Systemic vascular endothelial growth factor-A (VEGF-A) neutralization ameliorates diet induced metabolic dysfunction
- Lindsay E. Wu1,2,*,
- Christopher C. Meoli1,*,
- Salvatore P. Mangiafico3,
- Daniel J. Fazakerley1,
- Victoria C. Cogger4,
- Mashani Mohamad4,5,
- Himani Pant1,
- Myung-Jin Kang2,
- Elizabeth Powter6,
- James G. Burchfield1,
- Chrysovalantou E. Xirouchaki3,
- A. Stefanie Mikolaizak7,
- Jacqueline Stöckli1,
- Ganesh Kolumam8,
- Nicholas van Bruggen8,
- Jennifer R. Gamble6,
- David Le Couteur4,
- Gregory J. Cooney1,
- Sofianos Andrikopoulos3 and
- David E. James1,9,#
- 1Diabetes and Obesity Program, Garvan Institute of Medical Research, 384 Victoria Rd Darlinghurst, NSW 2010 Australia
- 2Laboratory for Ageing Research, School of Medical Sciences, University of New South Wales NSW 2052 Australia
- 3Department of Medicine (Austin Health), The University of Melbourne, Heidelberg, Victoria 3084, Australia
- 4Centre for Education and Research on Ageing and ANZAC Medical Research Institute, University of Sydney and Concord Hospital, Building 18 Concord Hospital, Hospital Rd, Concord NSW 2139 Australia.
- 5Faculty of Pharmacy, Universiti Teknologi MARA, Bandar Puncak Alam Selangor, Malaysia
- 6Centre for the Endothelium, Vascular Biology Program, Centenary Institute, and The University of Sydney, Sydney, Australia
- 7Falls and Balance Research Group, Neuroscience Research Australia
- 8Department of Biomedical Imaging, Genentech Inc., 1 DNA Way, South San Francisco, CA 94080, USA
- 9Charles Perkins Centre, School of Molecular Bioscience, The University of Sydney, Sydney, Australia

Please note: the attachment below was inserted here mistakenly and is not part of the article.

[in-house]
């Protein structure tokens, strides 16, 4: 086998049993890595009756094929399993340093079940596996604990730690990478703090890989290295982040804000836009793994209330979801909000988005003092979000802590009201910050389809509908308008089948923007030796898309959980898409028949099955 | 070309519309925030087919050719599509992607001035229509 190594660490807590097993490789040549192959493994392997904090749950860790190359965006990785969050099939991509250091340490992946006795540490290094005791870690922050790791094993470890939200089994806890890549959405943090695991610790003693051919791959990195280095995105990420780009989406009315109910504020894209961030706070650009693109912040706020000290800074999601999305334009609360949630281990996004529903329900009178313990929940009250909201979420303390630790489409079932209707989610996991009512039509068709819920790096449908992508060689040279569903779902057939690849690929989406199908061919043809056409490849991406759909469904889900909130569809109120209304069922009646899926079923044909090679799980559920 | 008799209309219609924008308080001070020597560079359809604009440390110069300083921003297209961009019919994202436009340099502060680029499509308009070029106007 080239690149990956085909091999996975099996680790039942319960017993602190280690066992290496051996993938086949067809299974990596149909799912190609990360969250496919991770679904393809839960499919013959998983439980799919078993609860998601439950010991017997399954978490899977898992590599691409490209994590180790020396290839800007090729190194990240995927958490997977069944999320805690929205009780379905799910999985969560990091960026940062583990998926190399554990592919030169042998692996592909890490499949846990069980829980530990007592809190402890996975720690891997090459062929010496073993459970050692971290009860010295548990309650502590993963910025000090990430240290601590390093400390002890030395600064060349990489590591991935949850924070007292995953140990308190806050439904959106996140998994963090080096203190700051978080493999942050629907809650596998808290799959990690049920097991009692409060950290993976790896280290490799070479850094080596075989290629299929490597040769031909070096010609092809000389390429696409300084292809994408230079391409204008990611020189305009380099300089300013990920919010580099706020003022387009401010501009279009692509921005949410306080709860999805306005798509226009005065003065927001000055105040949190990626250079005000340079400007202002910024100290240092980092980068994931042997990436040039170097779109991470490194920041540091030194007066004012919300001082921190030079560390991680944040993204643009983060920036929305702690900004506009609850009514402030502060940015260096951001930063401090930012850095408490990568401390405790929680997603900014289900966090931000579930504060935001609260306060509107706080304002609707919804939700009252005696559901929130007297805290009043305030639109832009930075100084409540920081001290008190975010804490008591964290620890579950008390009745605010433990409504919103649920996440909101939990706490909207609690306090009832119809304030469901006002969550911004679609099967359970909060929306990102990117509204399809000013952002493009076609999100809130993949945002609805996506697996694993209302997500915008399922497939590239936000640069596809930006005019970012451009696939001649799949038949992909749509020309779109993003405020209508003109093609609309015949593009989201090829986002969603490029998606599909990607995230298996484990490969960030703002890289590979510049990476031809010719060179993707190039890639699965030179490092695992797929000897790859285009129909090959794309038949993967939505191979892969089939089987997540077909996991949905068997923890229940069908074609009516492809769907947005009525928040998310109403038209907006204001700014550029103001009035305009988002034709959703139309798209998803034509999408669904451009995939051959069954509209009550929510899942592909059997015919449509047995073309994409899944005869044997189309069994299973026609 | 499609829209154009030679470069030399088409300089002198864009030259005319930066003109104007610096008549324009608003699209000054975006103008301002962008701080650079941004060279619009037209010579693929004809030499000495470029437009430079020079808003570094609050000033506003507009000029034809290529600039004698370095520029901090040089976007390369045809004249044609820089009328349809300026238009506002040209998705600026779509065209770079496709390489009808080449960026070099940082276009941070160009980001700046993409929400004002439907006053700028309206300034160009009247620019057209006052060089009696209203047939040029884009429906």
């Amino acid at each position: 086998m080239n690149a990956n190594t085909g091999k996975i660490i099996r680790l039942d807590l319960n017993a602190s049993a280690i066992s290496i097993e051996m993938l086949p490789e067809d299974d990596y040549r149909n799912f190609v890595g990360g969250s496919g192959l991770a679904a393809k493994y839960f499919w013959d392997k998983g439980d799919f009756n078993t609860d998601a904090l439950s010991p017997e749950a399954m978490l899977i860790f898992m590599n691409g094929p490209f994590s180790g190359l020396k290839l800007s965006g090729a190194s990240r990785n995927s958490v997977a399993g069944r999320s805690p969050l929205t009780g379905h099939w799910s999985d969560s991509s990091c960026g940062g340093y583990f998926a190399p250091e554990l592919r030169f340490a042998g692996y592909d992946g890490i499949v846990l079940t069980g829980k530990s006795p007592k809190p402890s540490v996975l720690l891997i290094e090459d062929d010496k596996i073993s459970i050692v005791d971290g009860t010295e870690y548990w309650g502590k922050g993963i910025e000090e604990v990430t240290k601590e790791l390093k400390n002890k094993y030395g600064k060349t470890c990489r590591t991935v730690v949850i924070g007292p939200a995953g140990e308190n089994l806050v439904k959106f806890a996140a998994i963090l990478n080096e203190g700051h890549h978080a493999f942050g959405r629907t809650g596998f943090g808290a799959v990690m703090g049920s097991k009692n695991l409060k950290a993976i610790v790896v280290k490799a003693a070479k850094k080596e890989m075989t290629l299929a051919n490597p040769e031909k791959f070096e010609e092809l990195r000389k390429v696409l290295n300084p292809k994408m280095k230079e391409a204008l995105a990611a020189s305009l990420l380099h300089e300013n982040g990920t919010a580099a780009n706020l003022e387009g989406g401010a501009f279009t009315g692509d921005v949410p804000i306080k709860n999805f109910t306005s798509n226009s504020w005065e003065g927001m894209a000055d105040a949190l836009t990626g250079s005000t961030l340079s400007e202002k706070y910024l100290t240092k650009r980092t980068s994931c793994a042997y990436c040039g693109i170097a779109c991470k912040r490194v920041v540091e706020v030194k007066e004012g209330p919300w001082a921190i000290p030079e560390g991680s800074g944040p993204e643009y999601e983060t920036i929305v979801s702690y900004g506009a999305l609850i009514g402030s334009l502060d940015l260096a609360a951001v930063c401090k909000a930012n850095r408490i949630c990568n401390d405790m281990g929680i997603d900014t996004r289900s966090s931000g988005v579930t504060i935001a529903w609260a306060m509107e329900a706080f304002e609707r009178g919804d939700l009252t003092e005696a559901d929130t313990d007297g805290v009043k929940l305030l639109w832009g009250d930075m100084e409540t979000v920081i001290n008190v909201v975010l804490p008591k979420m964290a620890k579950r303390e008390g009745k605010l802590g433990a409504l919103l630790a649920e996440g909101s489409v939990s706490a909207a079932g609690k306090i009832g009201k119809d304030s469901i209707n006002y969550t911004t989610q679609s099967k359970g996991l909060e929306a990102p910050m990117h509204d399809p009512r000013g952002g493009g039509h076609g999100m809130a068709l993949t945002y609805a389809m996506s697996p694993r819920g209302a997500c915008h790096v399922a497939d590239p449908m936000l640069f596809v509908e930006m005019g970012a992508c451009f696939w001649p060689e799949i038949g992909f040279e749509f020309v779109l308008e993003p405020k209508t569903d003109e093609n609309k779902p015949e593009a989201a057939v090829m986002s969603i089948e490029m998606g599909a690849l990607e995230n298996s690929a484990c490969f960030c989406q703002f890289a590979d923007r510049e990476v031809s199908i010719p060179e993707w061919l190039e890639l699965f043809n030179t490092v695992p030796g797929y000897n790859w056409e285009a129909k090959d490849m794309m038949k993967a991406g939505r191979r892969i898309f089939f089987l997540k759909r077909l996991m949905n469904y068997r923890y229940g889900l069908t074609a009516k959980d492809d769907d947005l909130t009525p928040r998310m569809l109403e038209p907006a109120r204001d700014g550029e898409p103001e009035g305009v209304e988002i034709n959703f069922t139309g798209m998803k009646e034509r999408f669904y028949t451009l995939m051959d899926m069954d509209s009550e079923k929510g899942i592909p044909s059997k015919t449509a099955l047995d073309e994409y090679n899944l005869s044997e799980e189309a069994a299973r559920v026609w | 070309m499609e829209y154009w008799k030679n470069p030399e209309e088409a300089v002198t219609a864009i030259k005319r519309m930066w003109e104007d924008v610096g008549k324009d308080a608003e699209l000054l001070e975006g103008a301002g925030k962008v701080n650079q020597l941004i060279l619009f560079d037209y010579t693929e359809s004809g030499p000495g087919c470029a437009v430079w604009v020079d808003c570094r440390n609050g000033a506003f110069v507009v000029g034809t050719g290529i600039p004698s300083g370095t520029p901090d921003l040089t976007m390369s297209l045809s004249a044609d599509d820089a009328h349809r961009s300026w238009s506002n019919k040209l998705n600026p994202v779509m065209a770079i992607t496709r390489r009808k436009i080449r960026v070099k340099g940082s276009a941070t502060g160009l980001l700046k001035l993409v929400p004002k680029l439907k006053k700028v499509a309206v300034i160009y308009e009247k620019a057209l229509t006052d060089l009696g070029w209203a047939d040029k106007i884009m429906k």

- #Corresponding Author: David E. James,
The vascular endothelial growth factor (VEGF) family of cytokines are important regulators of angiogenesis that have emerged as important targets for the treatment of obesity. While serum VEGF levels rise during obesity, recent studies using genetic models provide conflicting evidence as to whether VEGF prevents or accelerates metabolic dysfunction during obesity. In the present study, we sought to identify the effects of vascular endothelial growth factor A (VEGF-A) neutralization on parameters of glucose metabolism and insulin action in a dietary mouse model of obesity. Within only 72 h of administration of the VEGF-A neutralizing monoclonal antibody B.20-4.1, we observed almost complete reversal of high fat diet induced insulin resistance principally due to improved insulin sensitivity in the liver and in adipose tissue. These effects were independent of changes in whole body adiposity or insulin signalling. These findings show an important and unexpected role for VEGF in liver insulin resistance opening up a potentially novel therapeutic avenue for obesity related metabolic disease.
* These authors contributed equally to this work.
- Received October 28, 2013.
- Accepted March 25, 2014.
- © 2014 by the American Diabetes Association.
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